Cannibalism and resource competition determine population structure and regulation in experimental guppy populations
(English)Manuscript (preprint) (Other academic)
Cannibalism and intraspecific resource competition, separately or in combination, can be important factors in regulating populations. Cannibalistic voracity and size of offspring have been shown to be two important factors in determining the extent to which cannibalism can regulate a population. We investigated guppy populations originating from two different environments and that differ in cannibalistic voracity and size of offspring. We investigated mechanisms behind density independent and density dependent relationships by varying the availability of juvenile refuges and harvesting of large females. One population (Turure) had a lower total biomass than the other population (Quare) and showed stronger density dependence in the treatments without refuges. In contrast, the Quare population showed a stronger density dependence when refuges were present. We suggest that the presence of refuges decreased cannibalism and increased competition leading to stronger density dependence through decreased fecundity of females and juvenile growth and survival. Harvest of large females decreased cannibalism but decreased reproductive output even more which led to extinctions of the Turure populations when no refuges were present. When refuges were present harvesting had only a small effect related to that few females grew large enough to be harvested.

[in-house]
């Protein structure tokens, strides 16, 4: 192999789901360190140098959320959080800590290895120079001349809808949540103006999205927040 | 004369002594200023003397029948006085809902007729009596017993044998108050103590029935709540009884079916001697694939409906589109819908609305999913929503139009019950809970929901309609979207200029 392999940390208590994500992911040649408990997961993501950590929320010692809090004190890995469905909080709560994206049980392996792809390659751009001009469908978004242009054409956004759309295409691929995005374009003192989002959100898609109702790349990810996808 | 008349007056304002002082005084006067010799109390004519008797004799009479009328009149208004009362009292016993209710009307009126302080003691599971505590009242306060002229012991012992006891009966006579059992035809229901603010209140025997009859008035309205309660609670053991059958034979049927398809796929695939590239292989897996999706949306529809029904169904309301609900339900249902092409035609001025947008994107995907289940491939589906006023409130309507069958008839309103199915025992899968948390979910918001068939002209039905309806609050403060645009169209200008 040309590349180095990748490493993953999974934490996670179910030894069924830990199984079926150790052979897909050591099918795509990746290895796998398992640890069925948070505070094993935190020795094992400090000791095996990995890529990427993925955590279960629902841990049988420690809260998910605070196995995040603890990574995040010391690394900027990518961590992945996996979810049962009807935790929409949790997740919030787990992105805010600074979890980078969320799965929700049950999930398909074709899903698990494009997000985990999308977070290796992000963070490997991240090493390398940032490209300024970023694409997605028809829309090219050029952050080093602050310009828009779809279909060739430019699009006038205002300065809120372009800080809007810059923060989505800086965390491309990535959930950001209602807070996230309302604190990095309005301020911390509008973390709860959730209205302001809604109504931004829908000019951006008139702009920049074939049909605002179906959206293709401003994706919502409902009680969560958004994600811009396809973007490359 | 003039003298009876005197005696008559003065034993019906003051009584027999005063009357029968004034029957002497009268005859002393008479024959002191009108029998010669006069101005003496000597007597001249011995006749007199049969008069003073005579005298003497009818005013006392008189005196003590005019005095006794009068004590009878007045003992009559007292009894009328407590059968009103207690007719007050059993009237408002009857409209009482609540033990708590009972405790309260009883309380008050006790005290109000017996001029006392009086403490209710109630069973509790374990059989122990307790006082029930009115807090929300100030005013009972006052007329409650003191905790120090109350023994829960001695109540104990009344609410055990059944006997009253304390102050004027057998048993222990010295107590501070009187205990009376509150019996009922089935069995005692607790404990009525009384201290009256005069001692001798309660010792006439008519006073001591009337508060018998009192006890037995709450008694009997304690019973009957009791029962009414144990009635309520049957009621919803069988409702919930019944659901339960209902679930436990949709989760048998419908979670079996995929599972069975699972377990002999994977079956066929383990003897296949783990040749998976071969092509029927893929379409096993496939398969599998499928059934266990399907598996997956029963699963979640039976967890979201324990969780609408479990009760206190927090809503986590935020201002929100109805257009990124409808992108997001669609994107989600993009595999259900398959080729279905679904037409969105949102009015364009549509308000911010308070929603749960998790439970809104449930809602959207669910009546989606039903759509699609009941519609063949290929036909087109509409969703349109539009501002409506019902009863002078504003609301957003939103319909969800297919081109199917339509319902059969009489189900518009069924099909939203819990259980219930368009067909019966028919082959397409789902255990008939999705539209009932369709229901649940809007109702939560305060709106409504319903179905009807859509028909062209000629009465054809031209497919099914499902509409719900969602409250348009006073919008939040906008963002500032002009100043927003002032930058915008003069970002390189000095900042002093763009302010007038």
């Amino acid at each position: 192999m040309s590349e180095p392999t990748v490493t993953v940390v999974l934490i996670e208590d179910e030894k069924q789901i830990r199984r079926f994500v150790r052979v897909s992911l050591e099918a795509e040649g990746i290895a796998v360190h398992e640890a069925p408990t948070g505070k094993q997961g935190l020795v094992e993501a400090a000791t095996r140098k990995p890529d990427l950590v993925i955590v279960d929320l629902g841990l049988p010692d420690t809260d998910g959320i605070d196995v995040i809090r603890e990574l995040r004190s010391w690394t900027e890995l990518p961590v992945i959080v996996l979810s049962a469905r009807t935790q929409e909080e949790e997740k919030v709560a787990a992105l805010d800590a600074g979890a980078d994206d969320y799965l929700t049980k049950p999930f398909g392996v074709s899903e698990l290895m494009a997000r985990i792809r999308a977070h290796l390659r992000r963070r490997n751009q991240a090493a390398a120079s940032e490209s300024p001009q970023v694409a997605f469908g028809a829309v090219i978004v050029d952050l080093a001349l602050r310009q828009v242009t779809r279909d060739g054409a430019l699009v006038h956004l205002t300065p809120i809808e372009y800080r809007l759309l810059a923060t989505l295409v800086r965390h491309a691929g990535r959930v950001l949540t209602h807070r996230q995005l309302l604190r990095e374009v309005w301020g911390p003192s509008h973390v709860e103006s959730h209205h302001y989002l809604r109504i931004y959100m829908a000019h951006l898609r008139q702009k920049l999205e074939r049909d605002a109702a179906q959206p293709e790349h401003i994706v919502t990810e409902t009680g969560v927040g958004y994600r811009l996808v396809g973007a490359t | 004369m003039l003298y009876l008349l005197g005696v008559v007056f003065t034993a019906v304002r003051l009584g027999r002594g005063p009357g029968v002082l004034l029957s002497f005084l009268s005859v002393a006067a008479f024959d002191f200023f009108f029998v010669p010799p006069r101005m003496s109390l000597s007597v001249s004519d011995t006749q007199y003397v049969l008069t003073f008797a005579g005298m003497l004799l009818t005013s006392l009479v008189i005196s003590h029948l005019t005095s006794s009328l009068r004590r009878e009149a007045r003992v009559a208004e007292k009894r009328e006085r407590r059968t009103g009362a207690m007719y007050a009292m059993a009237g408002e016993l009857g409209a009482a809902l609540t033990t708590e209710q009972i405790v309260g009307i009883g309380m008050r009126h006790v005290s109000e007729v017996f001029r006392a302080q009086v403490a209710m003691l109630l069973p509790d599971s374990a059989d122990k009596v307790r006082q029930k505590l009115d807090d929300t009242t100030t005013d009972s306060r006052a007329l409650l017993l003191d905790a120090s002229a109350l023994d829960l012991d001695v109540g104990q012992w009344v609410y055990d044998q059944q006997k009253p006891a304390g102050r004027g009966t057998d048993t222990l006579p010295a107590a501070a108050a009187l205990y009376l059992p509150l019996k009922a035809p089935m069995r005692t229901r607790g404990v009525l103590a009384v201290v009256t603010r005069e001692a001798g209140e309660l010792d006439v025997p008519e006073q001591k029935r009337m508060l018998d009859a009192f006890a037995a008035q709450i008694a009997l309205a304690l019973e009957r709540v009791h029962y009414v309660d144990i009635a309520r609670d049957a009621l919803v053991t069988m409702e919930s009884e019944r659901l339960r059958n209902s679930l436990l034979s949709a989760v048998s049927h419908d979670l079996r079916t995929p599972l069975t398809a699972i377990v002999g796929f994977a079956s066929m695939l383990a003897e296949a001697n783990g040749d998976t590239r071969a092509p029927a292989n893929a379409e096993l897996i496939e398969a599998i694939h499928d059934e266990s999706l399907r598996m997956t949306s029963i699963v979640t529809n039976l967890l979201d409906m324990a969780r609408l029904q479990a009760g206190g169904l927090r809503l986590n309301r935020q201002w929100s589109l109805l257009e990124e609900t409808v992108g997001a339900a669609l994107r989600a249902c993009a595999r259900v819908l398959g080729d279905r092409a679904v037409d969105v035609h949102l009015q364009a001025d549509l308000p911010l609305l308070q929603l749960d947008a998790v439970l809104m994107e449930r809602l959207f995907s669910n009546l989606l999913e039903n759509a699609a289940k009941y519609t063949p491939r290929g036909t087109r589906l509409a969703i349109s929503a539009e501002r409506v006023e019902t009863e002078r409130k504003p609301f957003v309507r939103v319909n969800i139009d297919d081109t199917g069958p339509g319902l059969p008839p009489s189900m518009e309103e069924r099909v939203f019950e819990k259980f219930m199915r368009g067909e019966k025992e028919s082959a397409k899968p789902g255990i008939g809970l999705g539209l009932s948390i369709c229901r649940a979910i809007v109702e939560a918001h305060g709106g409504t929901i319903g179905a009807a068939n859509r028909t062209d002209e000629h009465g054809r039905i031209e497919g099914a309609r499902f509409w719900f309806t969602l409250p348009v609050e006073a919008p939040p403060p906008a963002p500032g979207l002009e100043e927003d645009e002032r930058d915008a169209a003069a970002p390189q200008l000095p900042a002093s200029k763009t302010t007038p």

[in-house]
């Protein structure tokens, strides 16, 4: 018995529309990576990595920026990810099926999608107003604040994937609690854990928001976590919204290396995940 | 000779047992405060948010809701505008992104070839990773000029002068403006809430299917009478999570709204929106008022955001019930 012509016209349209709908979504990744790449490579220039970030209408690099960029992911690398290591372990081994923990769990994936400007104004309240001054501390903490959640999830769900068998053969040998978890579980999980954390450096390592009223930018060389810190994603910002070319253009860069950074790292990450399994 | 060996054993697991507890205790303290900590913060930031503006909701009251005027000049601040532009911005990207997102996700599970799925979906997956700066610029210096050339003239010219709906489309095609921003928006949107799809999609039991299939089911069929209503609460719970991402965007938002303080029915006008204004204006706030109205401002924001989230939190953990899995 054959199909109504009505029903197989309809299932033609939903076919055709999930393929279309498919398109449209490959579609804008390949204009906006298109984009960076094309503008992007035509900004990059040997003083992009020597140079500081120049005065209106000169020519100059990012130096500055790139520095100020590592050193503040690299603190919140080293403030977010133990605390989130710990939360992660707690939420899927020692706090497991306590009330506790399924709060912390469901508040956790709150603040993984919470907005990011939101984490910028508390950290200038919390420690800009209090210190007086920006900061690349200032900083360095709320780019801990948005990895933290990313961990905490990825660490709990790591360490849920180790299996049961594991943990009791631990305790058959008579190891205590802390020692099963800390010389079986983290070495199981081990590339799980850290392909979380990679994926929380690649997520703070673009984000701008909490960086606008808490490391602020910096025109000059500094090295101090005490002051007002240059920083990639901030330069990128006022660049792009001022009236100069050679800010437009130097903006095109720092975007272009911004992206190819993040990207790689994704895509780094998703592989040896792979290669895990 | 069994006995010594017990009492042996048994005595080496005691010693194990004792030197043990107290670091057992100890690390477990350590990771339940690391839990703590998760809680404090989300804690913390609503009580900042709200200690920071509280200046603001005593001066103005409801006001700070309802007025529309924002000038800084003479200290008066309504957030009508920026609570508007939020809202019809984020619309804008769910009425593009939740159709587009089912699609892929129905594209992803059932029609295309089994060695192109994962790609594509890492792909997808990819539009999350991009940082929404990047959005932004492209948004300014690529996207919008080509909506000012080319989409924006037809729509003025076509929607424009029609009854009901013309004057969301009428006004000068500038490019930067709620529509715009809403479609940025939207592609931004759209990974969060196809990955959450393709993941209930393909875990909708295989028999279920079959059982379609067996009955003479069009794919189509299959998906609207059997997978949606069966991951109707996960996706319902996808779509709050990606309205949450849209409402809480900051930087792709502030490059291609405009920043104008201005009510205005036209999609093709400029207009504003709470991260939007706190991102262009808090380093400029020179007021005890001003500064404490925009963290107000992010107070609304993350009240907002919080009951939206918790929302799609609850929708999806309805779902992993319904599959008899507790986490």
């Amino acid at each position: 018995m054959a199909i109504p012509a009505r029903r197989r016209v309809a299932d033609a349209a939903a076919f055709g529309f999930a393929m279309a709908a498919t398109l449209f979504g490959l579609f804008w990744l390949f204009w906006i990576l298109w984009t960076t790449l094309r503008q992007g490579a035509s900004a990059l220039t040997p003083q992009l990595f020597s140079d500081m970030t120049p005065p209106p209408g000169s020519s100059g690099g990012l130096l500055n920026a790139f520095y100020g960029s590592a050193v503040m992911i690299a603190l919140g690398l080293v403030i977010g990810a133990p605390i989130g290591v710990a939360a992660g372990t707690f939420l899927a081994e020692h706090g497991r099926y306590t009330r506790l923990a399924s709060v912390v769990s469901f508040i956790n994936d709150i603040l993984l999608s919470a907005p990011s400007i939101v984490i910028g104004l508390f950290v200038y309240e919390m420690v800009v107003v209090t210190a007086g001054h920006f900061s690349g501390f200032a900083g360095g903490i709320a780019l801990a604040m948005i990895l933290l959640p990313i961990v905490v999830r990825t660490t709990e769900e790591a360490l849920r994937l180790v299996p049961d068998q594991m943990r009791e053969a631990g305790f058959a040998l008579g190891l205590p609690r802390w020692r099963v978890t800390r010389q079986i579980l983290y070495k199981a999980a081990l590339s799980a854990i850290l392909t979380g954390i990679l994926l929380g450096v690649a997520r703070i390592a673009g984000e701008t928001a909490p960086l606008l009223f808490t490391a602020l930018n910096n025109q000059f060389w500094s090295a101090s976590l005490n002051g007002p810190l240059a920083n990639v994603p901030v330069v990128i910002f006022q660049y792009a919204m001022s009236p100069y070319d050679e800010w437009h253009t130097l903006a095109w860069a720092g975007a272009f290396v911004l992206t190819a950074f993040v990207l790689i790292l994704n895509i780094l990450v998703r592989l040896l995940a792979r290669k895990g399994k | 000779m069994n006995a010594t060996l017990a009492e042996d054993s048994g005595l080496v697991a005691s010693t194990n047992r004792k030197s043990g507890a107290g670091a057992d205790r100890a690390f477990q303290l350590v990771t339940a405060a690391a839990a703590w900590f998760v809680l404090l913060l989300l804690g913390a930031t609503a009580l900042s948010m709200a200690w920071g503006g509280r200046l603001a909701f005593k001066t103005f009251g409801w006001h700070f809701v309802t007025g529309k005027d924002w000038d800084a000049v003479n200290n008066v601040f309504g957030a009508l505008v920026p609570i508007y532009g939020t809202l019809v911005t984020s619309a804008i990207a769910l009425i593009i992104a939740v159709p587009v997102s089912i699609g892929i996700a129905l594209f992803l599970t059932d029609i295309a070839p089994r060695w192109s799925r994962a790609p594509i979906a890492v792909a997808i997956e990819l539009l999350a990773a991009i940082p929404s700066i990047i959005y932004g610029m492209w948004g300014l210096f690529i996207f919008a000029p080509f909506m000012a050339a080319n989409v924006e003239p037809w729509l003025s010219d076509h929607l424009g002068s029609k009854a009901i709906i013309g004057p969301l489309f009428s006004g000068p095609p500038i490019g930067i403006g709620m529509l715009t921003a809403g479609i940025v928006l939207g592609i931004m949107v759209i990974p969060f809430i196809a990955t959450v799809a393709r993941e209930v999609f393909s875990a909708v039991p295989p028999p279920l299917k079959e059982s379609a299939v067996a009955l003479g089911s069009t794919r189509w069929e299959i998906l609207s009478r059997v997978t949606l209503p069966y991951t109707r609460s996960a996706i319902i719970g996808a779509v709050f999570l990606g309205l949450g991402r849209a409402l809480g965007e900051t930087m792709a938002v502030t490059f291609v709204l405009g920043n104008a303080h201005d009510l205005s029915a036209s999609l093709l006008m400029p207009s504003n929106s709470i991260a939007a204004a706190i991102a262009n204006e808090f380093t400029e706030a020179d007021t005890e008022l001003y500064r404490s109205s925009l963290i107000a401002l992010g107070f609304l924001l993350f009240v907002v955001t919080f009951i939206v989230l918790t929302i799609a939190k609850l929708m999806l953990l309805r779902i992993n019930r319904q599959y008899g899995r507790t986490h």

IdentifiersURN: urn:nbn:se:umu:diva-36130OAI: oai:DiVA.org:umu-36130DiVA: diva2:352122